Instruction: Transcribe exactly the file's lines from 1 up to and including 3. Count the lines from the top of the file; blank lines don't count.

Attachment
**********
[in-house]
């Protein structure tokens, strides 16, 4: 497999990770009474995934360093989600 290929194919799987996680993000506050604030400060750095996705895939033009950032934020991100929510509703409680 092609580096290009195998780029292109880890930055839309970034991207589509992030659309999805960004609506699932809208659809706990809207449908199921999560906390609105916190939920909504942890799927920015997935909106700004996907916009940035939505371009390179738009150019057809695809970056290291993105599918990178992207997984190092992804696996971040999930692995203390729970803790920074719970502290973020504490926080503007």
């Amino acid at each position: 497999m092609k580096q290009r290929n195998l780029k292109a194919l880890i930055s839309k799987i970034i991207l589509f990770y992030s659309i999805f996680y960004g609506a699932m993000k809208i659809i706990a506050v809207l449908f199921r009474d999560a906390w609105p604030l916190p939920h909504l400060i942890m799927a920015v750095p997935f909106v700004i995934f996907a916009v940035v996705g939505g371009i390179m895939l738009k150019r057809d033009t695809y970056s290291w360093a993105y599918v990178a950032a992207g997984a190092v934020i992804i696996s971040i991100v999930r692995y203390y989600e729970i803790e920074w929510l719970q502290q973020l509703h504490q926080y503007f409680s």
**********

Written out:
[in-house]
């Protein structure tokens, strides 16, 4: 497999990770009474995934360093989600 290929194919799987996680993000506050604030400060750095996705895939033009950032934020991100929510509703409680 092609580096290009195998780029292109880890930055839309970034991207589509992030659309999805960004609506699932809208659809706990809207449908199921999560906390609105916190939920909504942890799927920015997935909106700004996907916009940035939505371009390179738009150019057809695809970056290291993105599918990178992207997984190092992804696996971040999930692995203390729970803790920074719970502290973020504490926080503007």
């Amino acid at each position: 497999m092609k580096q290009r290929n195998l780029k292109a194919l880890i930055s839309k799987i970034i991207l589509f990770y992030s659309i999805f996680y960004g609506a699932m993000k809208i659809i706990a506050v809207l449908f199921r009474d999560a906390w609105p604030l916190p939920h909504l400060i942890m799927a920015v750095p997935f909106v700004i995934f996907a916009v940035v996705g939505g371009i390179m895939l738009k150019r057809d033009t695809y970056s290291w360093a993105y599918v990178a950032a992207g997984a190092v934020i992804i696996s971040i991100v999930r692995y203390y989600e729970i803790e920074w929510l719970q502290q973020l509703h504490q926080y503007f409680s």